Van Diemen duo pay tribute to Dan Wheldon

Norfolk motorsport stalwart Ralph Firman Senior paid tribute to 'a jolly good fellow' who learned his craft at Snetterton – ex-IndyCar champion and British driver Dan Wheldon.

Berkshire 33-year-old Wheldon died in Sunday's Las Vegas 300 after being caught in a 15-car pile-up on the 12th lap of IndyCar's season final�.

News of the 2005 IndyCar champion's death shook the racing world – and those at Norfolk's Snetterton circuit, where Wheldon spent a successful final season in the UK with Van Diemen before Firman helped book the eventual two-time Indianapolis 500 winner's first ticket to the United States.

'He was a jolly good fellow, had a lovely family and my heart goes out to them,' said Firman. 'He was a good little driver and he did well; he decided to take the American route which we helped him achieve through our contacts and he did very well and ended up with a fantastic name over here and a very nice lifestyle.

'I was at a prize-giving on Sunday, at the end of the championship we've been competing in here – and this was the championship Dan did when he first came over to America, so he was very close to these guys hearts who run it; they held a minute's silence.'

Having made his mark in karting – being taught by Norwich man, former champion and Ayrton Senna's early nemesis, Terry Fullerton – a 19-year-old Wheldon took the lead seat at Firman's Snetterton-based Van Diemen outfit and made a big success of it.

In a tough 1998 Formula Ford field he secured second in the championship behind Jenson Button and while his family's money made a route through Formula Three into Formula One impossible, Firman ensured Wheldon could continue to chase his dream across the Atlantic.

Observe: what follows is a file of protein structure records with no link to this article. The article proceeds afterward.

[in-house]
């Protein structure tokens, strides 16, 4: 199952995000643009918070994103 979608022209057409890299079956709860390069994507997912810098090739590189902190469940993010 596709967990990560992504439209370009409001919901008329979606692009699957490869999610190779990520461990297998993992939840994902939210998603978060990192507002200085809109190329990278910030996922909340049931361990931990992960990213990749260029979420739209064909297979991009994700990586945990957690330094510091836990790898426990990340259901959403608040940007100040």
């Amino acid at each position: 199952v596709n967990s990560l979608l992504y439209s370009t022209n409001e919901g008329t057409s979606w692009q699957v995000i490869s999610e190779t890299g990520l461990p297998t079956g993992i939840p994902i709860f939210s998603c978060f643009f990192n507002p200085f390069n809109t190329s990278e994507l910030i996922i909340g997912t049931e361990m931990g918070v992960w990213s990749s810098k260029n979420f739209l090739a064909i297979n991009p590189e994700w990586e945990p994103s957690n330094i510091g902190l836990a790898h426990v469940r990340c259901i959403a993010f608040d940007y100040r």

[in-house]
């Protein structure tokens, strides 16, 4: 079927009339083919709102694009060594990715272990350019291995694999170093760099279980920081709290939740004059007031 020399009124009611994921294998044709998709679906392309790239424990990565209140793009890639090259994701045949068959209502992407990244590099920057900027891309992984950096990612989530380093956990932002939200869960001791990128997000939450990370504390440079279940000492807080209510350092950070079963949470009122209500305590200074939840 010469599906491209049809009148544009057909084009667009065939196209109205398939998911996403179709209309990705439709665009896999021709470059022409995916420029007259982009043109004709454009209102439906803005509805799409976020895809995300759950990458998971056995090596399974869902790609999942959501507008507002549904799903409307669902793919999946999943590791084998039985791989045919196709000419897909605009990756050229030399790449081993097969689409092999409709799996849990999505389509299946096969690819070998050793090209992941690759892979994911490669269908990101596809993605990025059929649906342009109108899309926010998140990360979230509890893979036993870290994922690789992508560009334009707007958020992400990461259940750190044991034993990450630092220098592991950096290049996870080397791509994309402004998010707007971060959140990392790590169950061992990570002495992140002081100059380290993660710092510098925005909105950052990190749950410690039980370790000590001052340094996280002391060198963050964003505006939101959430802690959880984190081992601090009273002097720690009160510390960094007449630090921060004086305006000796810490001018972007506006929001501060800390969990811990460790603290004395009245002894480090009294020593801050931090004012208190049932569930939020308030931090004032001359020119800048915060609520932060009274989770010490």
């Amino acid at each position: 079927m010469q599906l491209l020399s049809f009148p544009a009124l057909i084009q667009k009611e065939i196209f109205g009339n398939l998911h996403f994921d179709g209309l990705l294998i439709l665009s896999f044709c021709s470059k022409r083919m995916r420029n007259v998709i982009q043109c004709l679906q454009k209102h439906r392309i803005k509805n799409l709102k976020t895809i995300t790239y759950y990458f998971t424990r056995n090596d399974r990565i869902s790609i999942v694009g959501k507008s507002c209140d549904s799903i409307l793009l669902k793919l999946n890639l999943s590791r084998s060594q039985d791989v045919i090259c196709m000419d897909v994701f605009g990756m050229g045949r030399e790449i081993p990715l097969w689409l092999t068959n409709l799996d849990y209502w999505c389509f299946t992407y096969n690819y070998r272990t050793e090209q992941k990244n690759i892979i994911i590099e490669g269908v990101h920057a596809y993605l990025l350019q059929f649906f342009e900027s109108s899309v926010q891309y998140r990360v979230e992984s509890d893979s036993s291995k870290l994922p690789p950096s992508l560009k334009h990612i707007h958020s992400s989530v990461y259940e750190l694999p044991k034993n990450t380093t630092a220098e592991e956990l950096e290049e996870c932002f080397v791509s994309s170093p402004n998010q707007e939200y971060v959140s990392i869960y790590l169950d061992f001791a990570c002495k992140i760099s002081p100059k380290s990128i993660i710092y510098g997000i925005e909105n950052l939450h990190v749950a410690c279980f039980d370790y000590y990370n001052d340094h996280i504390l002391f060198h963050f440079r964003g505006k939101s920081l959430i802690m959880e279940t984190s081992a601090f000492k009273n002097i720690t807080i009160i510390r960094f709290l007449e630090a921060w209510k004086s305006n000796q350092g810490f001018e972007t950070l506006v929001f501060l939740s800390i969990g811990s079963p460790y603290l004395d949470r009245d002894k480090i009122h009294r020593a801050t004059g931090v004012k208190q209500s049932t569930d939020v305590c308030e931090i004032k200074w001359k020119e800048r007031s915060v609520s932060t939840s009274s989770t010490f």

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Coincidentally, the Van Diemen boss spent the weekend at New York's famous Watkins Glen circuit and felt the full impact Stateside of Wheldon's death – one which raised questions over a 34-strong field on such a tight oval track.

'The reverberations were huge here, very much so, and it is so unusual in this day and age with all the new safety structures that have been imposed,' added Firman.

'It used to be common in the Indianapolis cars that drivers were badly injured or indeed killed, but now it's very rare and it comes as such a shock when it does actually happen.'

Wheldon regularly tested around Snetterton for Van Diemen during his time in Norfolk and while his performance in 1998 provided the acid test for his potential, his 2005 and 2011 Indie 500 victories delivered global respect.

Van Diemen manager John Uprichard revealed Wheldon kept a friendly hold of his motorsport roots and those who helped him to reach racing stardom.

'He really did it all on his own talent,' said Uprichard. 'We do a lot of business in the States and he was often around and would talk to us because he was just that sort of person. His racing roots and those people who helped him along the way, he was always there to talk to them and share a laugh.

'I was at the Formula Ford Festival this weekend for a 40th anniversary dinner and (Snetterton circuit owner) Jonathan Palmer was making his speech recognising the careers of various people who drove in Formula Ford and did so well – like David Coulthard, Michael Schumacher, and of course it got on to Danny Wheldon and his success in IndyCar.

'And within 24 hours of that he was dead. It's really terrible. He was just such a lovely guy, one of those people who was just so friendly, a real nice guy. His dad was so enthusiastic about his son's racing and he put a lot of effort in to get the kid's career under way – they were just a close knit family and really proud of their boy.'

Wheldon's $5m challenge in Las Vegas on Sunday was to win the race from the back of the grid and was unable to avoid the colliding cars in front, after a pile-up in which Wheldon's colleagues were lucky to survive.

The race was cancelled before the remaining field completed a five-lap salute in Wheldon's honour.

British Racing Drivers' Club president Derek Warwick added: 'Dan was undoubtedly one of the great talents of his generation as his racing results testified. Two victories in the Indy 500 put him in a very select group of drivers

'He was a great ambassador for motorsport and will be hugely missed.'